Genitourinary paraganglioma: Demographic, pathologic, and clinical characteristics in the surveillance, epidemiology, and end results database (2000-2012)

Extra-adrenal paragangliomas (PGLs) are infrequent, benign, and neuroendocrine tumors arising from chromaffin cells of the autonomic nervous system. Most PGLs are sporadic, but up to 32% are associated with inherited syndromes such as neurofibromatosis type 1, von Hippel-Lindau disease, and familial PGL. Although most PGLs develop above the umbilicus, they have been reported in the genitourinary (GU) tract. Owing to the paucity of literature on the rates of GU PGL, the objective of our study is to describe the demographic, pathologic, and clinical characteristics of GU PGL, and compare them to non-GU sites of PGL using the surveillance, epidemiology, and end results (SEER) database.

The SEER 18 database was used to identify all cases of PGL from 2000 to 2012. Demographic, pathologic, and clinical characteristics were described using chi-square and t-test for categorical and continuous variables, respectively. The Kaplan-Meier method was used to compare overall survival (OS) between GU and non-GU PGL. Statistical significance was defined as P<0.05. All analyses were performed using excel and SAS/Stat version 9.4.

A total of 299 cases of PGL were retrieved from SEER, and 20 (6.7%) of the total PGL arose from the GU tract. The mean age at diagnosis was higher in non-GU than GU PGL (50.4±17.2 vs. 40.8±15.6, P = 0.026). Furthermore, 83.3% of GU PGLs developed in the bladder, followed by the kidneys/renal pelvis (16.7%), and spermatic cord (2%). Non-GU PGL developed most frequently within the endocrine system (43%). PGL, overall, was more common in men than in women, and it was more common in whites than all other races. Although 55.5% of GU PGLs were organ confined, only 22.2% of non-GU PGLs were localized at diagnosis. All cases of PGL were treated with surgery. There were 2 cause-specific deaths in the GU PGL groups between 2000 and 2012. The 5-year OS was 93.3% for GU PGL vs. 65.5% in non-GU PGL (P = 0.062).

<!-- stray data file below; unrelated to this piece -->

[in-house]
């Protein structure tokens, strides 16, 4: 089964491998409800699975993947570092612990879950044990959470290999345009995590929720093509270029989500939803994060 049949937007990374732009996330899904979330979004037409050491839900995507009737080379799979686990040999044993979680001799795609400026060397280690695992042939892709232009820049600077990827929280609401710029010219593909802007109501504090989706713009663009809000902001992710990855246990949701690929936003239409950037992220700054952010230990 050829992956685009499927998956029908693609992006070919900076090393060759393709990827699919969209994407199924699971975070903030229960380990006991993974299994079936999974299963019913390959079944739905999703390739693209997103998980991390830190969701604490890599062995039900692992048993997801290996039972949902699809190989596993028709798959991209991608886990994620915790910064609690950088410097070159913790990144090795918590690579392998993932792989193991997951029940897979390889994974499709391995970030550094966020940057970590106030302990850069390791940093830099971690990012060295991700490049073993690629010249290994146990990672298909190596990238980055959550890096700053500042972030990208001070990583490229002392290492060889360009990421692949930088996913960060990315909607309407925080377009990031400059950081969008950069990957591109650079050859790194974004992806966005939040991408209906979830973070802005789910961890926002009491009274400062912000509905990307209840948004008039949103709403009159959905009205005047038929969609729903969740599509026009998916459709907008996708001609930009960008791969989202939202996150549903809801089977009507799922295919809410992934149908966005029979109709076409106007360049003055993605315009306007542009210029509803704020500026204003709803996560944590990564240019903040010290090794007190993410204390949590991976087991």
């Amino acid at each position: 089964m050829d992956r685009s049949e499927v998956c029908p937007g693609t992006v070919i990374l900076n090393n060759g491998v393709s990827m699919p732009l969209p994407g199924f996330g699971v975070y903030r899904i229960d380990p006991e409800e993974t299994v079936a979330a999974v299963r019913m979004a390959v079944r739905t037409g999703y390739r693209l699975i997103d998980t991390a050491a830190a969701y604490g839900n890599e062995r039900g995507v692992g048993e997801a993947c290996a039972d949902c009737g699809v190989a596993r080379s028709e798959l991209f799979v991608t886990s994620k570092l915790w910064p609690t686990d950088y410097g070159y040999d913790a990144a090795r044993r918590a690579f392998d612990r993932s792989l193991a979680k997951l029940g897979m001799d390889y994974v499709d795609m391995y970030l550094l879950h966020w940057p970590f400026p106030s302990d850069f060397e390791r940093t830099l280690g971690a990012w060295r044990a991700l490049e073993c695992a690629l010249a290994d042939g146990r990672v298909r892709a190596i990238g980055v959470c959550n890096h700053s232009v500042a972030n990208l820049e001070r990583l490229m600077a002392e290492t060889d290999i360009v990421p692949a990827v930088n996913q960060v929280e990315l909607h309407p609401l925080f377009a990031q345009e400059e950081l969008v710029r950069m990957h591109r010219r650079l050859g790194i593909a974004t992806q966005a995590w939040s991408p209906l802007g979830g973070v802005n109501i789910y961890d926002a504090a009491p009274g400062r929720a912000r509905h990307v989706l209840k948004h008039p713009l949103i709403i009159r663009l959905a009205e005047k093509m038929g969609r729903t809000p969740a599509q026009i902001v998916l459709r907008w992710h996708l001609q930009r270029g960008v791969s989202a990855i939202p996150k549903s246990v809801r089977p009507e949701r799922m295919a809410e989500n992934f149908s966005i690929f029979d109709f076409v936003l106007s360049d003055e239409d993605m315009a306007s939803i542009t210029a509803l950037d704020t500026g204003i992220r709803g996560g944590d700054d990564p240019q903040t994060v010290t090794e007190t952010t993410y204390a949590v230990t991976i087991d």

GU PGL remains rare with low incidence (6.7% of all PGL cases) in the US population between 2000 and 2012. Bladder PGL represents just 5% of all PGL. Moreover, GU PGL had better OS compared to PGL developing outside of the GU tract although the P-value only approached statistical significance. The bladder represents the most common site of involvement, and surgery is the mainstay of treatment for GU PGL. Clearer prognostic factors, including tumor grade and stage, are needed to better elucidate PGL management in the future; thus, pooled studies from various institutions with detailed clinical information are needed to delineate these prognostic factors.

Urologic oncology. 2017 Mar 18 [Epub ahead of print]

Stephanie Purnell, Abhinav Sidana, Mahir Maruf, Campbell Grant, Piyush K Agarwal

Urologic Oncology Branch, National Cancer Institute, Bethesda, MD., Department of Urology, George Washington University Hospital, Washington, DC., Urologic Oncology Branch, National Cancer Institute, Bethesda, MD. Electronic address: .


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